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Published: 2005/02/12
by Dan Alford

Steve Kimock Band, Tsunami Jam, BB King’s, NYC- 1/31

For a Monday night gig, the just about midnight slot is essentially the prime time spot, but for the crowd thinned nonetheless before SKB took the stage at the NYC Tsunami Jam at B.B. King's. Much of the younger crowd had come out for The Duo (probably looking for a Mike Gordon guest spot), and left during the stage change. Marco and Joe did welcome guests Dave Dreiwitz and Scott Metzger to form the quartet the hardcore know as Bustle in Your Hedgerow for a mini Zep set. Some fans are nuts for the unit, but you really have to be partial to Metzger's particular guitar shredded showboating for the group's performance to take hold- it's easy to miss Zeppelin joints as performed by the duo of The Duo. And I'll take my "What Is and What Should Never Be" with a shot of Brad Barr. That all being said, the forty minutes or so of the Bustle made for the most musically satisfying Zep set in recent memory- very fun, responsive playing with a number of extended jamlets- and someone detached from the world of desires could have easily left the show satisfied, and still had a solid night of sleep.

For those who lingered, Kimock and crew offered a ninety minute set that perhaps required too much attention to subtlety for the chatty crowd. The opening "New Africa" immediately went low and quiet, despite the fact that Steve was toting his Explorer. Suddenly it popped into an extended reggae jam marked by sharp, clean rhythm work from Mitch. Steve's playing began to slowly build, and the lead skipped across little jumping points to race through distinct, but thematic passages. By the end, the Explorer was eating up the amps.

Gears switched and the quartet was quickly in the midst of a bad-ass little rhythm groove at the outset of "Thing One." Steve and Mitch laughed across the stage, as they did throughout the night, at the jabs and teasing in their playing. A no-Mona version, the tune's centerpiece was a slick Kimock solo that carried right through the second chorus and the song's close. The show swelled at a steady pace, each tune just out-toasting its predecessor. In "Dr. Zaius," Steve was casting out into the cosmos before the band left the composition. The movement was jazzy and sweetly starlit, until Mitch stepped out for his first solo of the night, an aggressive growl of a solo, like some violent rupture in the earth. Both Rodney (who was not playing his own kit, and as a result, did not explode as he usually does- no crossfire concussions) and Leo crowded after Mitch s lead, pushing him on.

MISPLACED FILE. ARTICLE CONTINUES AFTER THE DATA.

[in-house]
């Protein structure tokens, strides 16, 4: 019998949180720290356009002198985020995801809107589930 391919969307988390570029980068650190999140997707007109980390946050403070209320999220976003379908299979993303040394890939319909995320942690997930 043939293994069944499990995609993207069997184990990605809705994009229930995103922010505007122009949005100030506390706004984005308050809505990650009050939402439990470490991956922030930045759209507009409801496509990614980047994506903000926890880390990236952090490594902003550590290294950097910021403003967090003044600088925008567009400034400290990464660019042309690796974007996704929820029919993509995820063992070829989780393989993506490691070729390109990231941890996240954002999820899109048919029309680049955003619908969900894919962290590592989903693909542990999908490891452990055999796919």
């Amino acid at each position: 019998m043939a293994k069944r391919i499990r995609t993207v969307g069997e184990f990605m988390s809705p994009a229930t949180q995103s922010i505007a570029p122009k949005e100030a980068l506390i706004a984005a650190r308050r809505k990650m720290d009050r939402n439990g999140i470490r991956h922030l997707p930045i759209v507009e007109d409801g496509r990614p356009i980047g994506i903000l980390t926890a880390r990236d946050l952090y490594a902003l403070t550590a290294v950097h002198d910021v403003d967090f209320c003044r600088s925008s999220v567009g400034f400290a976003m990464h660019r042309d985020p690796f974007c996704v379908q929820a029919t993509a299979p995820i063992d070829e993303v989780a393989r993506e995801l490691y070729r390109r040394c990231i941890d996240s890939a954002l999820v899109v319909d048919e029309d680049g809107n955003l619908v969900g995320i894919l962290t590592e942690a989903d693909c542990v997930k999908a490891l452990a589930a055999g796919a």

Easing again into a smoother, prettier mood, SKB produced a really fine, warm "Brother Mike." The band has unveiled a slew of new material over the last year; "Brother Mike" was one of the first, and remains one of the best. Like the "New Africa", the early playfulness eventually gave way to a big, soaring solo from Steve, the sort of solo that can sneak up on you if you re not listening. The show closed with the contrasted pair of Sabertooth" and "Tongue and Groove." Normally a bar and bathroom break, I actually was enthralled by the former- the fuzzy Kimock licks over bubbling Moose rhythms; the sudden drops; the little groove-down with Leo sitting out. At the other extreme, "Tongue and Groove" is always a spine tingler, and this version was no exception. Just perfect, potent, searing guitar and driving, driving rhythm. Kimock is known for "Coles Law" > "Tangled Hangers", "It's Up to You" and "Why Can't We All Just Samba?", but "TnG" is what I play to introduce a virgin to the beauty of K Waves. It was the highlight of the set.

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